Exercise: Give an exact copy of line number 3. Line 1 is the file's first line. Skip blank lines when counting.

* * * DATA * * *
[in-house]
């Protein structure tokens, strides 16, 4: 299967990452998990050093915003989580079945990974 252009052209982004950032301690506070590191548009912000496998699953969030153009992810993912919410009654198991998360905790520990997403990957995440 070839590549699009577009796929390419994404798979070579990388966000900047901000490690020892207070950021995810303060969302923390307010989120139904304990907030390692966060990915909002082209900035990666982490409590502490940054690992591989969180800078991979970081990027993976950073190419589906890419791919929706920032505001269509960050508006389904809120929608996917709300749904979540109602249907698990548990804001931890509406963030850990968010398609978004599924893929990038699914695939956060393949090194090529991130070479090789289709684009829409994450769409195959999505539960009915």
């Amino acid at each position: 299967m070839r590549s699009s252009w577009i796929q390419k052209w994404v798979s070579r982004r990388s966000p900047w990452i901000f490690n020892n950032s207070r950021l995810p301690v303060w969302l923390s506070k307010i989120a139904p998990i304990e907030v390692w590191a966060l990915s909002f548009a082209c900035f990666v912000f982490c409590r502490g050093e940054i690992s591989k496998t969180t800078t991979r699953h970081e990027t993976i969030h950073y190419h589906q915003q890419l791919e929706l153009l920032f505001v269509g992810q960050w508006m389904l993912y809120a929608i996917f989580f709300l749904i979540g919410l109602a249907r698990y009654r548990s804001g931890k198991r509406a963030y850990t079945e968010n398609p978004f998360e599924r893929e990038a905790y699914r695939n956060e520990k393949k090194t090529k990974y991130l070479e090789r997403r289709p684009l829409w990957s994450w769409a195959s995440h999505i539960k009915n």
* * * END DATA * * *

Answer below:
């Amino acid at each position: 299967m070839r590549s699009s252009w577009i796929q390419k052209w994404v798979s070579r982004r990388s966000p900047w990452i901000f490690n020892n950032s207070r950021l995810p301690v303060w969302l923390s506070k307010i989120a139904p998990i304990e907030v390692w590191a966060l990915s909002f548009a082209c900035f990666v912000f982490c409590r502490g050093e940054i690992s591989k496998t969180t800078t991979r699953h970081e990027t993976i969030h950073y190419h589906q915003q890419l791919e929706l153009l920032f505001v269509g992810q960050w508006m389904l993912y809120a929608i996917f989580f709300l749904i979540g919410l109602a249907r698990y009654r548990s804001g931890k198991r509406a963030y850990t079945e968010n398609p978004f998360e599924r893929e990038a905790y699914r695939n956060e520990k393949k090194t090529k990974y991130l070479e090789r997403r289709p684009l829409w990957s994450w769409a195959s995440h999505i539960k009915n």